Wall-mounted Console #2: Choosing a joinery method

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Blog entry by builtinbkyn posted 02-14-2019 04:29 PM 770 reads 0 times favorited 6 comments Add to Favorites Watch
« Part 1: Filling a need or ...... Part 2 of Wall-mounted Console series Part 3: Procrastinating »

I’ve been kicking ideas around for how to best join the miters of the case for this wall-mounted console. My initial thoughts were hidden dovetails. I happened to watch a YT video of someone cutting them and thought they would be ideal method of joinery for strength. They are also traditional and require all hand tool work which I feel is part of the fun. I think I could pull it off, but then Kenny got me to thinking about expediency and the fact that all that work would be “hidden”. Man Kenny got me to thinking. Whew that could be dangerous ;p

So I checked what Tage would do for mitered casework. He has a few methods. The hidden DTs are one method he illustrates, but he also shows various ways of using splines as well. One of the spline miters he shows in the book are cut with the table saw and not hidden. It looks pretty straight forward. I could use the same species to somewhat hide the presence of the spline, but that’s not what I really want to do. So I made a jig to use with the router to make hidden splines. I had to see if these could be done accurately. Obviously the initial miters need to be accurately milled to 45 degrees, but the jig also needs to be very accurate to form a perfect 90 degree corner and a carcass that’s in plane and not wracked.

There’s been a piece of 4/4 pine in the garage left there for probably 20 years or more by previous owners. This was a good test piece for me to use as the walnut I’m using for the case of the console will end up being around 7/8” once I’m done milling. After shooting the miters clean on the sled, I tested the slot milling with the jig and low and behold, the jig cut the slots for the spline perfectly perpendicular to the miter and the edge. So this is a viable way to proceed.

However reading further about using splines, Tage suggested these are better suited for plywood and MDF joinery and not so much for hardwood, but he actually didn’t explain why. Looking further, he uses another method which looks interesting and can also be done more expediently with a router and jig – full blind multiple splines. I kind of like this method as it seems to combine a little of both methods – the hand tool work of the hidden DTs with the accuracy of the router/jig method.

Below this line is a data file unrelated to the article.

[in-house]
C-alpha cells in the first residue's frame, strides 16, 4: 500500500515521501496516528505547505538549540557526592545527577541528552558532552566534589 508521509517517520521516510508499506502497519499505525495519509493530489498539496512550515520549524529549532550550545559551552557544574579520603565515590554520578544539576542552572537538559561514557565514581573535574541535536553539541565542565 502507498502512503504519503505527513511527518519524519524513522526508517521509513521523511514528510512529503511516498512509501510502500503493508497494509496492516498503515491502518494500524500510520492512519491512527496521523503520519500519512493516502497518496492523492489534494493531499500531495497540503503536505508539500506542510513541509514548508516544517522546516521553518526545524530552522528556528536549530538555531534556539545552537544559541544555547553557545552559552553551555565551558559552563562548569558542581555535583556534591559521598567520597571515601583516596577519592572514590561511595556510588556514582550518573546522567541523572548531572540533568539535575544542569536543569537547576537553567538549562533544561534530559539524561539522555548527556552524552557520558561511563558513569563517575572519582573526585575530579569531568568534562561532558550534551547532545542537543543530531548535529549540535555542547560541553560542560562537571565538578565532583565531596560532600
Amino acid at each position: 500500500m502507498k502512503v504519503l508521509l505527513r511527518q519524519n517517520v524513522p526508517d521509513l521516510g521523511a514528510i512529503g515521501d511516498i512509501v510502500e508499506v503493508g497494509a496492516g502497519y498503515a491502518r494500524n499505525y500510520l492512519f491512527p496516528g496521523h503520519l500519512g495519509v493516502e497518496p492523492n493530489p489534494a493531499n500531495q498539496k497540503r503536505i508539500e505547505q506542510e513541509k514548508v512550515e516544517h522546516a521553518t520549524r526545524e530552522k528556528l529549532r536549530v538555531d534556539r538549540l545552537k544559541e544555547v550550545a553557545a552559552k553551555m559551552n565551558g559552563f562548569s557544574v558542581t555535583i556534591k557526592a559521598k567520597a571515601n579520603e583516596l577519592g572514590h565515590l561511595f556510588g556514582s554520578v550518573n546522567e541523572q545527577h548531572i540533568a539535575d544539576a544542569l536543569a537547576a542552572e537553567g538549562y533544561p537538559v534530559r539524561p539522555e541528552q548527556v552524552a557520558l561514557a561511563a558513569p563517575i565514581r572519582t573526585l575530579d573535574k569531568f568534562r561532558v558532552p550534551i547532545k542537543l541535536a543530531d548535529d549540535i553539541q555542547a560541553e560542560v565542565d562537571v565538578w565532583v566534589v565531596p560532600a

Guess I’m going to make the jig for these and test it.

-- Bill, Yo! Brooklyn & Steel City :)

6 comments so far

View pottz's profile


4501 posts in 1287 days

#1 posted 02-14-2019 04:45 PM

im interested to see what you come up with.i dont know why the splines wouldn’t work with hardwood though?

-- sawdust the bigger the pile the bigger my smile-larry,so cal.

View AandCstyle's profile


3198 posts in 2560 days

#2 posted 02-14-2019 04:53 PM

Bill, I have done the full blind multiple splines and it is super easy and seemed quite strong. I used System Three T 88 epoxy for the slower setting time on a waterfall slab table. Obviously, the splines need to fit tightly in the mortises. Have fun.

-- Art

View builtinbkyn's profile


2918 posts in 1243 days

#3 posted 02-14-2019 04:59 PM

Larry he makes the statement- “The spline miter is a relatively strong joint, especially when using veneer-core plywood – you have 50% long-grain to long-grain glue surface.” Then states – “A spline miter is not a good choice for solid wood if strength is required of the joint.” The pics he illustrates the joint with in the book are of solid wood and not plywood lol

I love this compilation of books he put together. He illustrates and explains everything well. Even I can understand what he’s showing :p I highly recommend them above any other books on woodworking. They’re certainly the most complete and thoroughly explained/illustrated of any that I have.

-- Bill, Yo! Brooklyn & Steel City :)

View builtinbkyn's profile


2918 posts in 1243 days

#4 posted 02-14-2019 05:00 PM

Oh that’s good to know Art. I’m going to give them a go on my test subject.

-- Bill, Yo! Brooklyn & Steel City :)

View EarlS's profile


2587 posts in 2651 days

#5 posted 02-14-2019 06:36 PM

You could go with a hidden spline and then use exposed splines that are perpendicular to the joint and either use the same species or something different for a design element.

-- Earl "I'm a pessamist - generally that increases the chance that things will turn out better than expected"

View HokieKen's profile


8721 posts in 1441 days

#6 posted 02-14-2019 06:41 PM

...but then Kenny got me to thinking about expediency and the fact that all that work would be “hidden”. Man Kenny got me to thinking. Whew that could be dangerous ;p

- builtinbkyn

My work here is done.

-- Kenny, SW VA, Go Hokies!!!

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